“I have two beautiful children who need a mother, and a husband who married me for the rest of our lives – not just until I was 31,” she says. “I focused on moving forward and made decisions based on what would give me the most time with my kids.”
Barre urges women to know their bodies and be advocates for their health. She remains thankful for all she has, including her very life. “I’m grateful,” she says. “I’m so incredibly lucky that I get to see my children grow up, be with my husband and have jobs where I am needed. It’s such a gift.”
Teresa Philips is bursting with energy and enthusiasm. As a group fitness instructor, she makes exercise exciting and energizing for her students.
“Teaching fitness classes has been my passion for almost 30 years,” she says. “I’m not sure what I would do without it now.”
Philips was diagnosed with breast cancer last spring and had a lumpectomy in May 2015. After six weeks of recovery time post surgery, she went through six rounds of chemotherapy – one round every three weeks. “It took five to seven days to deal with the side effects [of the chemo] and two weeks to recover and strengthen my body to do it all over again,” she remembers
Phillips worked hard to stay healthy throughout her treatment and recovery, finding motivation in fitness and teaching.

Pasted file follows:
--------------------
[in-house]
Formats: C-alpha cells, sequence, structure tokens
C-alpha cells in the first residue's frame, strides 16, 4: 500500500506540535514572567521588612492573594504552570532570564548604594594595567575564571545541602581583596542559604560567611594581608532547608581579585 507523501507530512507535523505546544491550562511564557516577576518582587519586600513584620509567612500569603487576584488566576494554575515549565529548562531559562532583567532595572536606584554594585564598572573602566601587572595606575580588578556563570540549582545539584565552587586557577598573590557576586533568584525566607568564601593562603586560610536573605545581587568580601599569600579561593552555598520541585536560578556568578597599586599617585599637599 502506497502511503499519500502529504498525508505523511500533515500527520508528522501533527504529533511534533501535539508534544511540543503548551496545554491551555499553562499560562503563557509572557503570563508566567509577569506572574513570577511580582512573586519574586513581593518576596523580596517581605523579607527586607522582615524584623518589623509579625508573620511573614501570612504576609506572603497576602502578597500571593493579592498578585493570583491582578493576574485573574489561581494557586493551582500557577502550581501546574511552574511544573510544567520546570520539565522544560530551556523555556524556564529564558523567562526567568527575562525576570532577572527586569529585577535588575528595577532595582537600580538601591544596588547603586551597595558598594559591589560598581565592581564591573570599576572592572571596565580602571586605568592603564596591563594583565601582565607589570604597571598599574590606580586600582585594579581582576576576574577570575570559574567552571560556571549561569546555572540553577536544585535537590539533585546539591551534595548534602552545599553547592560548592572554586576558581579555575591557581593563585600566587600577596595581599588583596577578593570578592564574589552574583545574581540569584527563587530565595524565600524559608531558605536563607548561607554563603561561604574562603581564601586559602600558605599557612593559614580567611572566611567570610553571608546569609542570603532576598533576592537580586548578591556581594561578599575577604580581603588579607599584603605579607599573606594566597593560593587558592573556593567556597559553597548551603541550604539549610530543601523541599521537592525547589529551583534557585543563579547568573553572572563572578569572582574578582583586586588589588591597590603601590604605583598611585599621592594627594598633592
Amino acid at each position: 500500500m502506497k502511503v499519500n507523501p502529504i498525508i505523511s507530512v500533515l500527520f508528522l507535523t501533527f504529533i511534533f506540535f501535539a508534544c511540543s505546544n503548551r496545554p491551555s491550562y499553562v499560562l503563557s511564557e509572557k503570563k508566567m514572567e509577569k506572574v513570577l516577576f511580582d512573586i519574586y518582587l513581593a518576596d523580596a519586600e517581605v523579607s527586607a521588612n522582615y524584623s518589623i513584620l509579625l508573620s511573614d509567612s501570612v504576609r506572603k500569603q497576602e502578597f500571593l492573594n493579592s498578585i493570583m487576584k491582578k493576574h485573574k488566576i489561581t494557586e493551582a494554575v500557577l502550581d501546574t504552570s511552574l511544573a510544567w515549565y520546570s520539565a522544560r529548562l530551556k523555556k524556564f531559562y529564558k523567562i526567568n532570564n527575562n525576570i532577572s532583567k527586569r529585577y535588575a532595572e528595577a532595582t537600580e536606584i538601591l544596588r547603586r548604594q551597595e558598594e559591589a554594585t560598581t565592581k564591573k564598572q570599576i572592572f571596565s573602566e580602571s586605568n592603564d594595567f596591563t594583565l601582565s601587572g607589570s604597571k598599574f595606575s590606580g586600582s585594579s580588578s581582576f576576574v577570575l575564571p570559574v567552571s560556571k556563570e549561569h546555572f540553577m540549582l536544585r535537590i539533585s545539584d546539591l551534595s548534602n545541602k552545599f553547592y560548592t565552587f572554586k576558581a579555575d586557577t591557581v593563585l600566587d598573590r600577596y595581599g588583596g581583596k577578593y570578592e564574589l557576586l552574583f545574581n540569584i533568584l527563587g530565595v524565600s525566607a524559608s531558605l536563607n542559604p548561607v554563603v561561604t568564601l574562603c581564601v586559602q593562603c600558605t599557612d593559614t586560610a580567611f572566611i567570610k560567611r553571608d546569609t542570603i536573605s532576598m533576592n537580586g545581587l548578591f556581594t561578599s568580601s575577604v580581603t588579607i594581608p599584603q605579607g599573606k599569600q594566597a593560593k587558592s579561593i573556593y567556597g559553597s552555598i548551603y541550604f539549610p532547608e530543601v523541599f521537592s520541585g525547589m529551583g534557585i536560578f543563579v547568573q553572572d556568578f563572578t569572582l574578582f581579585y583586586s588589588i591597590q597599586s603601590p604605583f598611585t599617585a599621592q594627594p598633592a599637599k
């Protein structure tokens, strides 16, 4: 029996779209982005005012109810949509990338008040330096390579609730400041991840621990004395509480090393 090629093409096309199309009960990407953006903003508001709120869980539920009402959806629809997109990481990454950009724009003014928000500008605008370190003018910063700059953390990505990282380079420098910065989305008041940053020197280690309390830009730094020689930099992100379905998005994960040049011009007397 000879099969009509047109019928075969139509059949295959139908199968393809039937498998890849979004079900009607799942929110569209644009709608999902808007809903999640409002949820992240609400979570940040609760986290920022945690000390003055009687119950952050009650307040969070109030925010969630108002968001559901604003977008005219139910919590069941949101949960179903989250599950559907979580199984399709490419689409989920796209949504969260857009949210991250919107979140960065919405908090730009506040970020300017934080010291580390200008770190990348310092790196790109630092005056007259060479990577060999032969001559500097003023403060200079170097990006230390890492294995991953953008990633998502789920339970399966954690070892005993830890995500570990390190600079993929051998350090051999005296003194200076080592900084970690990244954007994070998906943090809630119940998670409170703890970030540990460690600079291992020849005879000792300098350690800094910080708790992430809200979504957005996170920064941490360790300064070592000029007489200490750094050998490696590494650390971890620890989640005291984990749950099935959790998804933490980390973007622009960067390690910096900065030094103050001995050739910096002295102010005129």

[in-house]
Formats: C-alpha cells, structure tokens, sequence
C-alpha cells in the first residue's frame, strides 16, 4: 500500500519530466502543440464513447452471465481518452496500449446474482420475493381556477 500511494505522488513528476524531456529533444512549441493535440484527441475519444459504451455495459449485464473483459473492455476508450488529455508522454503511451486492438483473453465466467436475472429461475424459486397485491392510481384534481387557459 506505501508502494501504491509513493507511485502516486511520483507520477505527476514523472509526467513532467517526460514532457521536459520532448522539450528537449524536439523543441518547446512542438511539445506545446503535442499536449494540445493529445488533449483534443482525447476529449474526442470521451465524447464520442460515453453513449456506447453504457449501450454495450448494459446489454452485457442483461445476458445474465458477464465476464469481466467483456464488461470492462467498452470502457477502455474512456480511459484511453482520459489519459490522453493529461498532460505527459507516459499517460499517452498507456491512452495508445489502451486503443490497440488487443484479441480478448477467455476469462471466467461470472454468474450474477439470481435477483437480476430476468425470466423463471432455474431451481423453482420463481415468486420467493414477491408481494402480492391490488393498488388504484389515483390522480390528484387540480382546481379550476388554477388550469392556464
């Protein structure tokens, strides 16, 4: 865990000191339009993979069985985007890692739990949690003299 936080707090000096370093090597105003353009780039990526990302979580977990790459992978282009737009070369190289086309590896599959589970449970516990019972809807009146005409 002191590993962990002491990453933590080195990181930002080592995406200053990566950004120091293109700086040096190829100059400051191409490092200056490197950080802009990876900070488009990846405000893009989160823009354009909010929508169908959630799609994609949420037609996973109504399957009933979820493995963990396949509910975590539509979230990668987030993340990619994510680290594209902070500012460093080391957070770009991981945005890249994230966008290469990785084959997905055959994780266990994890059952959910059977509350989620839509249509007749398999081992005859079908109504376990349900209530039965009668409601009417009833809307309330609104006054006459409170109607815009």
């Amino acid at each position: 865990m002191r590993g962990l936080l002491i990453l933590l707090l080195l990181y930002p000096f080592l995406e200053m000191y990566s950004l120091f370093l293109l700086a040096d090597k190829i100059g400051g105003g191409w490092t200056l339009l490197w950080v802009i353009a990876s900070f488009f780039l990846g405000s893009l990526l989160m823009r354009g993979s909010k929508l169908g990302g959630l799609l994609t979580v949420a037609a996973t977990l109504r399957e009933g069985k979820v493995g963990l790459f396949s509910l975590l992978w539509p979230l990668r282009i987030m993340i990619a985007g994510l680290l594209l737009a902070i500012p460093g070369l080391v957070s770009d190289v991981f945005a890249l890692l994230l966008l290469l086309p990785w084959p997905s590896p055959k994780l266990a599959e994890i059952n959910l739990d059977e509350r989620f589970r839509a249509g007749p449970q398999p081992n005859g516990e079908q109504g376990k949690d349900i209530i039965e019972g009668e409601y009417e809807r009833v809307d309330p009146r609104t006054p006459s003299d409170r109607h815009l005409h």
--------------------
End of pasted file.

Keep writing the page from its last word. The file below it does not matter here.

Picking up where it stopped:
The way she deals with life – even through a cancer diagnosis – has been nothing short of amazing
“Students kept telling me I was inspiring … and for me to go through chemo and still be on stage working out and teaching made them want to work that much harder,” she says. “But the real truth is they were inspiring me.”
A proud mother of two teenage boys, Philips is open about her cancer and wants to spark a dialogue. She eschews hats and a wig, so people will ask questions and give her the opportunity to speak to them about cancer. Her friends and family are in awe of her incredible outlook and strength.
“The way she deals with life – even through a cancer diagnosis – has been nothing short of amazing. She continues to remain upbeat, energetic and full of life,” says Jane LeBlanc.
Who is Tracy Work?
Tracy Work was a beautiful woman who lost her battle to breast cancer in 2011, months after being named a finalist of the Amazing Airdrie Women Awards. Her grace and dignity throughout her fight and her tenacious spirit in bringing the Relay for Life to Airdrie, is why we give the Amazing Courage Award in her memory. $5 from every ticket sold at the luncheon goes to the Airdrie Relay for Life in her honour.